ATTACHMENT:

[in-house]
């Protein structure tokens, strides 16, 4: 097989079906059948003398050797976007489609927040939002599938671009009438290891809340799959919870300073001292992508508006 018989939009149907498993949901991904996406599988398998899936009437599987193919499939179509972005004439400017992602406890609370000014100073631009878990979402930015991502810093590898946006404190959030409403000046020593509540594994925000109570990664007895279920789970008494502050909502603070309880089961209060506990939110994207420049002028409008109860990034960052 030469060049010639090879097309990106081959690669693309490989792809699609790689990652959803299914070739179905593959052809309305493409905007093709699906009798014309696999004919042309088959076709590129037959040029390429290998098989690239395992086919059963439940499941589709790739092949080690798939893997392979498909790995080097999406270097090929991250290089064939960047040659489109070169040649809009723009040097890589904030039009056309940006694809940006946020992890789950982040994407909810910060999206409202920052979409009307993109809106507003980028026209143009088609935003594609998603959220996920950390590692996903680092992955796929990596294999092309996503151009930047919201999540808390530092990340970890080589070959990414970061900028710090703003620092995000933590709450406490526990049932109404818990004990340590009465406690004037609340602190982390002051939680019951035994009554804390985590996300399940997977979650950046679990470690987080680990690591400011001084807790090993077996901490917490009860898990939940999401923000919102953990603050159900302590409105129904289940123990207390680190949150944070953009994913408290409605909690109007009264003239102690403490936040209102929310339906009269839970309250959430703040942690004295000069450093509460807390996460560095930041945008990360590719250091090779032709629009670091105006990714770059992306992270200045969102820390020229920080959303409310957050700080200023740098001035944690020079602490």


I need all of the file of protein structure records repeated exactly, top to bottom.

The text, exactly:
[in-house]
């Protein structure tokens, strides 16, 4: 097989079906059948003398050797976007489609927040939002599938671009009438290891809340799959919870300073001292992508508006 018989939009149907498993949901991904996406599988398998899936009437599987193919499939179509972005004439400017992602406890609370000014100073631009878990979402930015991502810093590898946006404190959030409403000046020593509540594994925000109570990664007895279920789970008494502050909502603070309880089961209060506990939110994207420049002028409008109860990034960052 030469060049010639090879097309990106081959690669693309490989792809699609790689990652959803299914070739179905593959052809309305493409905007093709699906009798014309696999004919042309088959076709590129037959040029390429290998098989690239395992086919059963439940499941589709790739092949080690798939893997392979498909790995080097999406270097090929991250290089064939960047040659489109070169040649809009723009040097890589904030039009056309940006694809940006946020992890789950982040994407909810910060999206409202920052979409009307993109809106507003980028026209143009088609935003594609998603959220996920950390590692996903680092992955796929990596294999092309996503151009930047919201999540808390530092990340970890080589070959990414970061900028710090703003620092995000933590709450406490526990049932109404818990004990340590009465406690004037609340602190982390002051939680019951035994009554804390985590996300399940997977979650950046679990470690987080680990690591400011001084807790090993077996901490917490009860898990939940999401923000919102953990603050159900302590409105129904289940123990207390680190949150944070953009994913408290409605909690109007009264003239102690403490936040209102929310339906009269839970309250959430703040942690004295000069450093509460807390996460560095930041945008990360590719250091090779032709629009670091105006990714770059992306992270200045969102820390020229920080959303409310957050700080200023740098001035944690020079602490």